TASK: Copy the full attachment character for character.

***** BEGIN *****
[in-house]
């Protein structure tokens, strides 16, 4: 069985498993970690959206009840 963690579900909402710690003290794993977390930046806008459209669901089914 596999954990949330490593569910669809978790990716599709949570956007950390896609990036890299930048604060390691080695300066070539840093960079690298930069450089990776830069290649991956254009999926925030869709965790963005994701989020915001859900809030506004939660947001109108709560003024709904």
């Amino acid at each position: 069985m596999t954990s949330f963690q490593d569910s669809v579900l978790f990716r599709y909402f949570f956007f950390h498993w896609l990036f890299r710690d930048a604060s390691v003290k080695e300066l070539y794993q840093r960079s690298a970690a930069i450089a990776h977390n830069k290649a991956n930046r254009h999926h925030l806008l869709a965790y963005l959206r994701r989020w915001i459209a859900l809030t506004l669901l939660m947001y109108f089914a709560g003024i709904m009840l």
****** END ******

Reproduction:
[in-house]
């Protein structure tokens, strides 16, 4: 069985498993970690959206009840 963690579900909402710690003290794993977390930046806008459209669901089914 596999954990949330490593569910669809978790990716599709949570956007950390896609990036890299930048604060390691080695300066070539840093960079690298930069450089990776830069290649991956254009999926925030869709965790963005994701989020915001859900809030506004939660947001109108709560003024709904």
């Amino acid at each position: 069985m596999t954990s949330f963690q490593d569910s669809v579900l978790f990716r599709y909402f949570f956007f950390h498993w896609l990036f890299r710690d930048a604060s390691v003290k080695e300066l070539y794993q840093r960079s690298a970690a930069i450089a990776h977390n830069k290649a991956n930046r254009h999926h925030l806008l869709a965790y963005l959206r994701r989020w915001i459209a859900l809030t506004l669901l939660m947001y109108f089914a709560g003024i709904m009840l």